In July, physicists at the Large Hadron Collider announced the discovery of a new particle that looked like the Higgs boson. This particle was never perfect; but based on the available data, it looked exactly what the Standard Model of Particle Physics predicted the Higgs would look like.
This week, physicists working at the LHC shared more data from their Higgs projects. The LHC can’t observe the Higgs directly, but scientists can count up the number of particles that detectors observe and tease out of those that may have existed momentarily before the Higgs decayed. Any deviation in these expected numbers would indicate something happening beyond the Standard Model.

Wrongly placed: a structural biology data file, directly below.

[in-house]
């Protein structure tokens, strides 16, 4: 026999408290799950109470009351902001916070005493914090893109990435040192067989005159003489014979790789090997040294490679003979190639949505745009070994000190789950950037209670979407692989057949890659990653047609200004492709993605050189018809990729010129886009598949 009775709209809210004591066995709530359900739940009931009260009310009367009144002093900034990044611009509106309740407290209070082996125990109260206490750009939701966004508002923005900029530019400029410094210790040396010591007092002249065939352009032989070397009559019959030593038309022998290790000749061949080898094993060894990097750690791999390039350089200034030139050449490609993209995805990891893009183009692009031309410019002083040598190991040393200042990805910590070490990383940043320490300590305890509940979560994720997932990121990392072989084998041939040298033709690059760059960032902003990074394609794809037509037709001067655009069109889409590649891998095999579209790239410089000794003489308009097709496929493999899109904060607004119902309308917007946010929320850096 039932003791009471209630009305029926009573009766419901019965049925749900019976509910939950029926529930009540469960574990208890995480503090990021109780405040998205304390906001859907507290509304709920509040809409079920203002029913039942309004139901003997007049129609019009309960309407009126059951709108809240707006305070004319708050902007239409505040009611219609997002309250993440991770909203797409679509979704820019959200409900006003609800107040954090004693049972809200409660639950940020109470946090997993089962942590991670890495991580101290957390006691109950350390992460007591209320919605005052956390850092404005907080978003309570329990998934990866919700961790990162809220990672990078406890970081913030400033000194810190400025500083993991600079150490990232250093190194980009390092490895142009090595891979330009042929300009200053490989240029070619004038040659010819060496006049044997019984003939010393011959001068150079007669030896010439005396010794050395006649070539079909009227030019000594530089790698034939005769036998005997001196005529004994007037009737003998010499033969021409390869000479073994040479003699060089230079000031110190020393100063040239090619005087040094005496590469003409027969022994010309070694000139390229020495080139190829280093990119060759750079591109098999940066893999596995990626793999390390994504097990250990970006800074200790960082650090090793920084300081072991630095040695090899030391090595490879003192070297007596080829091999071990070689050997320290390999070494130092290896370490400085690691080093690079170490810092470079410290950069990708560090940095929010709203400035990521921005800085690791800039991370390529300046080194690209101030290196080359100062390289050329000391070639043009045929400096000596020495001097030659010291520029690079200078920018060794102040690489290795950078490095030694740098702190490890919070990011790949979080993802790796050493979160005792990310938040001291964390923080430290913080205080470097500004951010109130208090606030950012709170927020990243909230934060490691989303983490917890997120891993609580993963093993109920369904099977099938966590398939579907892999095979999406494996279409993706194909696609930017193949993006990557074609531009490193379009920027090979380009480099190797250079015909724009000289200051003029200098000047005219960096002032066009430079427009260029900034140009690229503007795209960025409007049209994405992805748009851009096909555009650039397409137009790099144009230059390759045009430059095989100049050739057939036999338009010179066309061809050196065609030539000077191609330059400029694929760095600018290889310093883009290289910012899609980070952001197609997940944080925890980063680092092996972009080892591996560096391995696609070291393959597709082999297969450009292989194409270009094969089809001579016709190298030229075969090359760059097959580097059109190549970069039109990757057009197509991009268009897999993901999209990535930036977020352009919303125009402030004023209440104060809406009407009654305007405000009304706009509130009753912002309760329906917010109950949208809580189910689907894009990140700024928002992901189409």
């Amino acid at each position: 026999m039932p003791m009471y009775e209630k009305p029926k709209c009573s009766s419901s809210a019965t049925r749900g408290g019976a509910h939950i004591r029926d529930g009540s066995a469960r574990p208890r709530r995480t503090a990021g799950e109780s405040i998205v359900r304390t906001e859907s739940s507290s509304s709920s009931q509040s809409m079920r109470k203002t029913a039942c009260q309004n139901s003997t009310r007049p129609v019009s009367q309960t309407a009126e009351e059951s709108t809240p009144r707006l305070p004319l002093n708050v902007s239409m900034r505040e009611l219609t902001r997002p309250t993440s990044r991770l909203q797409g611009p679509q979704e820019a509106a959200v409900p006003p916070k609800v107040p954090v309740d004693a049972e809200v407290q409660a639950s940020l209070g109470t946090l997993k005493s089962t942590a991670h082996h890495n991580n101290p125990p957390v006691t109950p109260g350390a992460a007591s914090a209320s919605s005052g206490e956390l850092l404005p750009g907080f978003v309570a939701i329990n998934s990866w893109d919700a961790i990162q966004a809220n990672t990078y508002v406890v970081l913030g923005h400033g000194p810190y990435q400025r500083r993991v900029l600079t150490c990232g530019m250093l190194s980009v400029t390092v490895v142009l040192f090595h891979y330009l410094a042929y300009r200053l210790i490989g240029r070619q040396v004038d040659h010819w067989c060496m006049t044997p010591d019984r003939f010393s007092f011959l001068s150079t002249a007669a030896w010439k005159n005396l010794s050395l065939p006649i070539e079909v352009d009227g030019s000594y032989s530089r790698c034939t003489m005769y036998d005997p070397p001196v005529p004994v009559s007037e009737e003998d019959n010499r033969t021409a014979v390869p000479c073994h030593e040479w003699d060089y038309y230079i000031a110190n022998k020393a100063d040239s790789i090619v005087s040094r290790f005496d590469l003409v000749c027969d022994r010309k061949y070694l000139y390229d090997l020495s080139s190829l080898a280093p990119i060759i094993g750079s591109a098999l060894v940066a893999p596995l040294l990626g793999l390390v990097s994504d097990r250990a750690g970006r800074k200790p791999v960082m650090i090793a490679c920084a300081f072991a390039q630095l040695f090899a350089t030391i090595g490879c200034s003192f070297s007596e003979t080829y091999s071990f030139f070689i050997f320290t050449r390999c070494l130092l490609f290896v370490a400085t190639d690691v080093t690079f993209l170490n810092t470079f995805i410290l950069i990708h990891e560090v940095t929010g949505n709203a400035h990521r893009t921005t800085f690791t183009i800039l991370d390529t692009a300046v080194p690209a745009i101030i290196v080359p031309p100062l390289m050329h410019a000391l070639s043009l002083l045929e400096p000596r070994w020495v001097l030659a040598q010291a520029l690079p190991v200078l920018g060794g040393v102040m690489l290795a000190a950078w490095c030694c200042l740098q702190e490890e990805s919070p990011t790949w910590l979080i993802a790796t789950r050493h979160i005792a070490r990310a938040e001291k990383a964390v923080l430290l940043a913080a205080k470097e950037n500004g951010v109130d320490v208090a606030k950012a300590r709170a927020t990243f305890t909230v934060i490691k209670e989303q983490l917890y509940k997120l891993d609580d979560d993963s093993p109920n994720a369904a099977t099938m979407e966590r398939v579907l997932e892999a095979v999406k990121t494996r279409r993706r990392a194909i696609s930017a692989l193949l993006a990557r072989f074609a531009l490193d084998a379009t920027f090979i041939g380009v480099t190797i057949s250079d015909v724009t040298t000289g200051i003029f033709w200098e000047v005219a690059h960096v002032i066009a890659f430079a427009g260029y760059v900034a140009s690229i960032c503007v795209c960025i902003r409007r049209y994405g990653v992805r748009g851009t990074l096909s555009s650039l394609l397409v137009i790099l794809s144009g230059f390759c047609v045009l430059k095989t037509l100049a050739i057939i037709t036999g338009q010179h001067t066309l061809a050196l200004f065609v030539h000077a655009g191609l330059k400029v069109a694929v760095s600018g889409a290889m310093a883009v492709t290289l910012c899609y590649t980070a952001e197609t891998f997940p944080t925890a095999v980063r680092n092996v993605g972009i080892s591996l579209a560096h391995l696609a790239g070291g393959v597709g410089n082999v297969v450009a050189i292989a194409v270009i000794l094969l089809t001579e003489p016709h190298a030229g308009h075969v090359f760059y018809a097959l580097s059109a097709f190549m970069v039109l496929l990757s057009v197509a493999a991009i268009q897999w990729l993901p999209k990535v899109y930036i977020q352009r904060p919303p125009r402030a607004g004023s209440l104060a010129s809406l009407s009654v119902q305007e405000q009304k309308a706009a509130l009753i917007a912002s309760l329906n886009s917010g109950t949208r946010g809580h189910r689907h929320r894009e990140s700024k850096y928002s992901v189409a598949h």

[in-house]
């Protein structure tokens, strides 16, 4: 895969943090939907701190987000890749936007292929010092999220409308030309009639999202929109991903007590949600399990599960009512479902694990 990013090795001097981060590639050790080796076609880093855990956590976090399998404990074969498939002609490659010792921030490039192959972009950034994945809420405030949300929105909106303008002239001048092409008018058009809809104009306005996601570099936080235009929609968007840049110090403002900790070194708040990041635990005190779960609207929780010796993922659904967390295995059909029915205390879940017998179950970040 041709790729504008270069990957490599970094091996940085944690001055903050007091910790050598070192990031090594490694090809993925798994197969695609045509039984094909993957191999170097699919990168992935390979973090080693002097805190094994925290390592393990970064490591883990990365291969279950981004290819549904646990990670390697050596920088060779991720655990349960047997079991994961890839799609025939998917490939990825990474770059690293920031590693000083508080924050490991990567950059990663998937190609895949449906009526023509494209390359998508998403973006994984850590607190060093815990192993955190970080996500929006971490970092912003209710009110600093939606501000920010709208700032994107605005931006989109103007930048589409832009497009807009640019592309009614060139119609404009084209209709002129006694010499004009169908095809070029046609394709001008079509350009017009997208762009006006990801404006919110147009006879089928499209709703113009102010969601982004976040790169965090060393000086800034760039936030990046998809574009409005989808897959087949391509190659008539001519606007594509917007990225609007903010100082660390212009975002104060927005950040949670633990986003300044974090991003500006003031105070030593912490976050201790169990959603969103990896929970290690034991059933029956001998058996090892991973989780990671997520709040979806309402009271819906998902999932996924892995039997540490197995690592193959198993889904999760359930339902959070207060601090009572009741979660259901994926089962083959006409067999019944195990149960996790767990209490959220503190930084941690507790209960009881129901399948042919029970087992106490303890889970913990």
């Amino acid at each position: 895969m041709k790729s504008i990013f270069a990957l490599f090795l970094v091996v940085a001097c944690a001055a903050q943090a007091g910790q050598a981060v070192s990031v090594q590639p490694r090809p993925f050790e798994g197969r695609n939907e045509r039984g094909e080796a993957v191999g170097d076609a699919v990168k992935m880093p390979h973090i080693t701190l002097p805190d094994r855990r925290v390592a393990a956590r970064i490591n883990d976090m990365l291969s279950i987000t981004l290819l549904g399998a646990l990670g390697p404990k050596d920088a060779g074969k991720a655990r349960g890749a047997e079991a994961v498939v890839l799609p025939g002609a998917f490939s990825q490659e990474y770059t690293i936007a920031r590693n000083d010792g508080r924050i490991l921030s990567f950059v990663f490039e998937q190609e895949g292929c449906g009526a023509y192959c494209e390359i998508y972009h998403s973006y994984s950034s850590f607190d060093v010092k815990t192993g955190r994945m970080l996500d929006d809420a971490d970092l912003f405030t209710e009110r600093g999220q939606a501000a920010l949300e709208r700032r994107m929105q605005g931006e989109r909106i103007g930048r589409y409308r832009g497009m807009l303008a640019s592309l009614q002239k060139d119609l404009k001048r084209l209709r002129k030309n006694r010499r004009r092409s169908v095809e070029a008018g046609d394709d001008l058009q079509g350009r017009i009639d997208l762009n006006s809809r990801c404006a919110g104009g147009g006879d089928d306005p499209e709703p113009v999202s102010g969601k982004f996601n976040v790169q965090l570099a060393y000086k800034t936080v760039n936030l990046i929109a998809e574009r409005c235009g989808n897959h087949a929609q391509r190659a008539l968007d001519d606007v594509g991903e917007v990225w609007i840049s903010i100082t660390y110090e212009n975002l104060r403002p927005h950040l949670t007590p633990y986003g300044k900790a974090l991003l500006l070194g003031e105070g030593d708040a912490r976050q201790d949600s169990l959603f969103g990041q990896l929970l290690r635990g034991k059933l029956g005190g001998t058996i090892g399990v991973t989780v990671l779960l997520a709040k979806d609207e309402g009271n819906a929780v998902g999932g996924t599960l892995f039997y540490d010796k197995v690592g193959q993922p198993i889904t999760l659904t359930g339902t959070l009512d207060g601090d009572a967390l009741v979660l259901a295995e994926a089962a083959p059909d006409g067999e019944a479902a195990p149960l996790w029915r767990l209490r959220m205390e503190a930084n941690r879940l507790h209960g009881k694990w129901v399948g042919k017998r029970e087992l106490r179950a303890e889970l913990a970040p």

The results presented at the Hadron Collider Physics symposium in Kyoto, Japan, have all been within the Standard Model. Physicists at ATLAS and CMS have double the amount of data they had back in July and the data remains consistent with the announced findings of a Higgs-like particle.
In July, physicists found that the Higgs decayed into two photos slightly more often than it was expected to. This could possibly hint at new physics. It could also have been a statistical inconsistency that would wash away as more data becomes available.